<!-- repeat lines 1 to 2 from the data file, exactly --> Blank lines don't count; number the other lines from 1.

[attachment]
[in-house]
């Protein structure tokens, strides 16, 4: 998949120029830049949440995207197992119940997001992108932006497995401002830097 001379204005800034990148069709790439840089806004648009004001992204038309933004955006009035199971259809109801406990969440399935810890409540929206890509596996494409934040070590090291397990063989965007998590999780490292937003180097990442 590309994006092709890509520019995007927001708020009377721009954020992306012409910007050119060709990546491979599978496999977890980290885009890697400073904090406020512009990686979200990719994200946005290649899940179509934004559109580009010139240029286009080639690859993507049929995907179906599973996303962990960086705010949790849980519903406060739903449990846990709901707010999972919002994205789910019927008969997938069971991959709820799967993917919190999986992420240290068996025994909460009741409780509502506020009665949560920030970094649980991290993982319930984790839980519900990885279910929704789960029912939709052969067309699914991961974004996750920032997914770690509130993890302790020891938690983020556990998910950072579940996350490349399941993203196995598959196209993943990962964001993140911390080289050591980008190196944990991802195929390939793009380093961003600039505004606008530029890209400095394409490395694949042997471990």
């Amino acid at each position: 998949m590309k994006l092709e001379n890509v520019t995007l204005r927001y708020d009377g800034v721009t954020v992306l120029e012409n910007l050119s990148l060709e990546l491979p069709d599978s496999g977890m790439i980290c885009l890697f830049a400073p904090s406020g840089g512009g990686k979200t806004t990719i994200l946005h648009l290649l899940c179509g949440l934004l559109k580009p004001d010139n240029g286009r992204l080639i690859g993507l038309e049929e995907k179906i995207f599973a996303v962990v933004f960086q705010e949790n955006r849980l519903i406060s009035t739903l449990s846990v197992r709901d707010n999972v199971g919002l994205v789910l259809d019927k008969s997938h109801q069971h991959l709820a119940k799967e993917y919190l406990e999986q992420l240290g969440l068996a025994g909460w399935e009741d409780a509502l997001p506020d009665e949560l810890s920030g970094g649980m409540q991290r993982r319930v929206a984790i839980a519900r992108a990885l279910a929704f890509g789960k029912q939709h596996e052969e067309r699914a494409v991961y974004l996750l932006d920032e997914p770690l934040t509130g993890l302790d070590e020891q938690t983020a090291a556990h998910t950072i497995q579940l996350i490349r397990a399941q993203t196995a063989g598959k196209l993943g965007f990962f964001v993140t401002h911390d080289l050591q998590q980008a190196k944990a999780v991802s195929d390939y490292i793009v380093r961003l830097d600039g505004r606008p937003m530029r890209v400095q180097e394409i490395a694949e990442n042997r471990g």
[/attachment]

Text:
[in-house]
């Protein structure tokens, strides 16, 4: 998949120029830049949440995207197992119940997001992108932006497995401002830097 001379204005800034990148069709790439840089806004648009004001992204038309933004955006009035199971259809109801406990969440399935810890409540929206890509596996494409934040070590090291397990063989965007998590999780490292937003180097990442 590309994006092709890509520019995007927001708020009377721009954020992306012409910007050119060709990546491979599978496999977890980290885009890697400073904090406020512009990686979200990719994200946005290649899940179509934004559109580009010139240029286009080639690859993507049929995907179906599973996303962990960086705010949790849980519903406060739903449990846990709901707010999972919002994205789910019927008969997938069971991959709820799967993917919190999986992420240290068996025994909460009741409780509502506020009665949560920030970094649980991290993982319930984790839980519900990885279910929704789960029912939709052969067309699914991961974004996750920032997914770690509130993890302790020891938690983020556990998910950072579940996350490349399941993203196995598959196209993943990962964001993140911390080289050591980008190196944990991802195929390939793009380093961003600039505004606008530029890209400095394409490395694949042997471990």